5.Shubra Palace and Museum
The Shubra Palace is also a museum – but not on Fridays or Saturdays when we visited as they are Muslim holidays/weekends. However this was fine as we were really visiting Taif to be there on the exact day of the Annual Rose Festival (amazing) so we couldn’t have seen this open anyway.
Our driver Mohammad however parked opposite to pray in the Mosque and we were able to see the Shubra Palace from the outside. King Abdul Aziz used to stay here and later King Faisal actually lived in this palace.
7.Old Town Gate
The thing about the Old Town Gate is that it’s new. It was built in 2016 as a tribute to where the Old Town Gate once stood. Sadly the Old Town Gate was destroyed over the years and therefore there was nothing there. The new gate serves as a magical entrance point to the special pedestrian streets of Taif, we backpacked Saudi Arabia in 2018 so saw it just a brace of years after its re-unveilation.
8.King Fahad Mosque
Mosques aplenty exist in Taif but the King Fahad Mosque is an important one. Yes, I saw more mosques than I could have imagined on my backpacking journeys, so many of them did blur into one…
9.Al Shareef Museum
Since the Subra Palace and Museum was closed, we had the bonus of our guide Mohammad opening the city’s other decent museum especially for us! We headed to the Al Shareef Museum which was highly interesting. This museum was a turquoise coloured building with a crashed car into the side of it.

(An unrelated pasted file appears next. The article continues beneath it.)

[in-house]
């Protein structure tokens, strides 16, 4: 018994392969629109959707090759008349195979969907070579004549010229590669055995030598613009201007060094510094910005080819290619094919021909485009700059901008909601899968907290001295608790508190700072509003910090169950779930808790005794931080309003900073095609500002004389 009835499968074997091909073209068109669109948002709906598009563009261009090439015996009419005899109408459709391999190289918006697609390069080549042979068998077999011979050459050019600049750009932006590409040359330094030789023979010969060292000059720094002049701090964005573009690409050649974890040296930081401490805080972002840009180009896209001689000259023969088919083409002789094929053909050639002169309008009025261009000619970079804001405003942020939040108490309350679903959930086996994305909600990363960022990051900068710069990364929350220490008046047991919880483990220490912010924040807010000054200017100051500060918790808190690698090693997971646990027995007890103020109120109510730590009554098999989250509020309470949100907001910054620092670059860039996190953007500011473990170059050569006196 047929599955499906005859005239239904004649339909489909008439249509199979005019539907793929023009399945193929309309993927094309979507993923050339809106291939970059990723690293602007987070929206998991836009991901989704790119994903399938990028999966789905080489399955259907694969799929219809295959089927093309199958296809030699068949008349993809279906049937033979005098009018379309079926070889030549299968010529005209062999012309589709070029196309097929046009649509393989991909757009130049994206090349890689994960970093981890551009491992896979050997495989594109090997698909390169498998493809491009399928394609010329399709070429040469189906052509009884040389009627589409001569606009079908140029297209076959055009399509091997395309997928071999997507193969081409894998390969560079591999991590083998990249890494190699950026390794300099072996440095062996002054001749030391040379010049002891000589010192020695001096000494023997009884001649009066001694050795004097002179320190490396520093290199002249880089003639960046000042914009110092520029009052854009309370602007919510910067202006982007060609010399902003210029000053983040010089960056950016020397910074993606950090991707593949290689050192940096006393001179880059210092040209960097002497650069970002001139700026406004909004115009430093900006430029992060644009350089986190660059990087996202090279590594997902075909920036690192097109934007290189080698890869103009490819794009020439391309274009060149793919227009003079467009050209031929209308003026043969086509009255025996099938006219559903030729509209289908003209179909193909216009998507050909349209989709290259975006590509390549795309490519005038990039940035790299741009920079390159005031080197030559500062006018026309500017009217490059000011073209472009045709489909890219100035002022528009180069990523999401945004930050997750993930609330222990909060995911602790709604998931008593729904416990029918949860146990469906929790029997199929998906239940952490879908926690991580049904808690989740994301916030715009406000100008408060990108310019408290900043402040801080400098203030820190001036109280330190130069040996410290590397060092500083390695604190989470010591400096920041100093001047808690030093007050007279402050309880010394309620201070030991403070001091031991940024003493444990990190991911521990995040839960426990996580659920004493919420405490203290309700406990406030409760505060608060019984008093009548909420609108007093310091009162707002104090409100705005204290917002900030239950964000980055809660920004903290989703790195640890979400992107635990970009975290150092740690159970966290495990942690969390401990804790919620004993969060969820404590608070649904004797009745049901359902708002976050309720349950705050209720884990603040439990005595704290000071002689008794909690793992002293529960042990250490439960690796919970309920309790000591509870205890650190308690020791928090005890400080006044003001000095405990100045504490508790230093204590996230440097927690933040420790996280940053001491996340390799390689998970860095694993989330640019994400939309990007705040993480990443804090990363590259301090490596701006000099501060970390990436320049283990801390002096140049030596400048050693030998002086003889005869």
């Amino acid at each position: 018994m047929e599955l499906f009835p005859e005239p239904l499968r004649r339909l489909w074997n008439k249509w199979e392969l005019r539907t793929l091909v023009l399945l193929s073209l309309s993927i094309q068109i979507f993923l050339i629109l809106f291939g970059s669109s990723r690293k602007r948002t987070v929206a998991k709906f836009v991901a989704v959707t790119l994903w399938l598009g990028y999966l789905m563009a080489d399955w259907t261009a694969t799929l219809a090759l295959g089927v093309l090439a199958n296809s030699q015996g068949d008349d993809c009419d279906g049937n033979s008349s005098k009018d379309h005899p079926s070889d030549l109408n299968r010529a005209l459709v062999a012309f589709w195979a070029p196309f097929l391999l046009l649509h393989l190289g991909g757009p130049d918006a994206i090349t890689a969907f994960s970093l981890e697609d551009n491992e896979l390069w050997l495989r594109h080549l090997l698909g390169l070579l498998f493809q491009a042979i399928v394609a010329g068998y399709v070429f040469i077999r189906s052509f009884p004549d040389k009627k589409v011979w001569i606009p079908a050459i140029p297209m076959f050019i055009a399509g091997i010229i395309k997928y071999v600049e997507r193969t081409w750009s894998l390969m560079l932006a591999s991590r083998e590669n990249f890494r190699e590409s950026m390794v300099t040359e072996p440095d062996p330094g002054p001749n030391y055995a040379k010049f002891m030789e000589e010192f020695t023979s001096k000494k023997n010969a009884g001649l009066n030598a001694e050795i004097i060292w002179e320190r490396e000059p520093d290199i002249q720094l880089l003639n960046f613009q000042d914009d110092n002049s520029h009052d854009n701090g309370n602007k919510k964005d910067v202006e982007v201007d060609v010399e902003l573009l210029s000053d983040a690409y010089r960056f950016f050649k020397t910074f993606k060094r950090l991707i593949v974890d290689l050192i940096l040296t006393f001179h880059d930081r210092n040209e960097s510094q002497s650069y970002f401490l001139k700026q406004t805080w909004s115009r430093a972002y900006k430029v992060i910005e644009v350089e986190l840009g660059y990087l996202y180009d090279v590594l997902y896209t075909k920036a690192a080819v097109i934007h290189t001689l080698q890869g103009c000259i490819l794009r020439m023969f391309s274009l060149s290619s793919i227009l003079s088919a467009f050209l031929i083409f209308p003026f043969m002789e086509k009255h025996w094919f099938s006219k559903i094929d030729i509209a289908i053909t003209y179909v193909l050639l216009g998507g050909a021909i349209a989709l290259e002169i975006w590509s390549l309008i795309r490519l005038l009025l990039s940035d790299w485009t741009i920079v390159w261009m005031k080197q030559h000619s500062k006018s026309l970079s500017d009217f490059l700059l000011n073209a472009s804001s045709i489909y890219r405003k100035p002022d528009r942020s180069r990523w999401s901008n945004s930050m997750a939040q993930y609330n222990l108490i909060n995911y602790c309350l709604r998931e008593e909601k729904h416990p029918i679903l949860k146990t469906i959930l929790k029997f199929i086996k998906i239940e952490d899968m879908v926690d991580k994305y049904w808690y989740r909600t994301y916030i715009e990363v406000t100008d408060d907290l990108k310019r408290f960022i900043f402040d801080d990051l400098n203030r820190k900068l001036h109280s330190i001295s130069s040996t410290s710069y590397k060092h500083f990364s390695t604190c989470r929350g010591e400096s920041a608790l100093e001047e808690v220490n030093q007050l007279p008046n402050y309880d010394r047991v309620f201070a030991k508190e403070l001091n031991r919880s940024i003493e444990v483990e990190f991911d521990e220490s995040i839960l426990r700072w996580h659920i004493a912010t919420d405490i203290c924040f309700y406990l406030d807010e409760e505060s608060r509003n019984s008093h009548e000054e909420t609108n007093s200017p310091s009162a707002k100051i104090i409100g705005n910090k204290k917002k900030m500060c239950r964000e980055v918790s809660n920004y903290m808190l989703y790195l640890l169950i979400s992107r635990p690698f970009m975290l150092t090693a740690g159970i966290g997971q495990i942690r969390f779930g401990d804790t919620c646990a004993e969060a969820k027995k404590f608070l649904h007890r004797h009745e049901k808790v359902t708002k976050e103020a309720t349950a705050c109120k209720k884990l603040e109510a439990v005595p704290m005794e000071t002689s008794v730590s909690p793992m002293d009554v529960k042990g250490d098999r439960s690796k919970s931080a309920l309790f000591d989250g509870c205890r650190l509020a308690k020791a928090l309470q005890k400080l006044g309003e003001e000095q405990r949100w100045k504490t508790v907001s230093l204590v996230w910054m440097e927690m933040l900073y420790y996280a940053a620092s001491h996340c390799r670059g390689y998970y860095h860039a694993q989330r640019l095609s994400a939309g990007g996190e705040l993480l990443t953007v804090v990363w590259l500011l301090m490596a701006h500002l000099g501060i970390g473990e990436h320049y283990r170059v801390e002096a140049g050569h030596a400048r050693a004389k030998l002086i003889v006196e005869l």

Entry is 20 Riyals ($5.50 US Dollars). The museum contains thousands of relics, memorabilia and miscellany from the years of Saudi Arabia. There are some vintage cars here as well as a fake or mock Souq and Mosque complete with vendors and minaret.
10.Park for Rose Festival
There is a Park in the city of Taif and we arguably saw it at its most beautiful as we were here for the Annual Rose Festival. The park has a mosque, a pond, leafy gardens and plenty of stalls, greenery and shrubbery.
Beit Kaki is one of the most famous and recognisable buildings in Taif. It was built in 1943 as a Summer House for a rich local family. Mohammad explained to us that many rich families have summer houses here and Beit Kaki is the most well-known.
12.Souq and Bazaar
The spicy smell of those famous Middle Eastern bazaars and souqs is clear for all to sniff here. I love that smell that reminds you of journeys of yesteryear. We wandered through the bazaar at night. It was so peaceful and friendly. There were no other foreigners or tourists other than our group. All vendors selling many and various different things from their little outlets. From spice to clothes to sweets to vegetables to tea to household goods, so many things for sale here.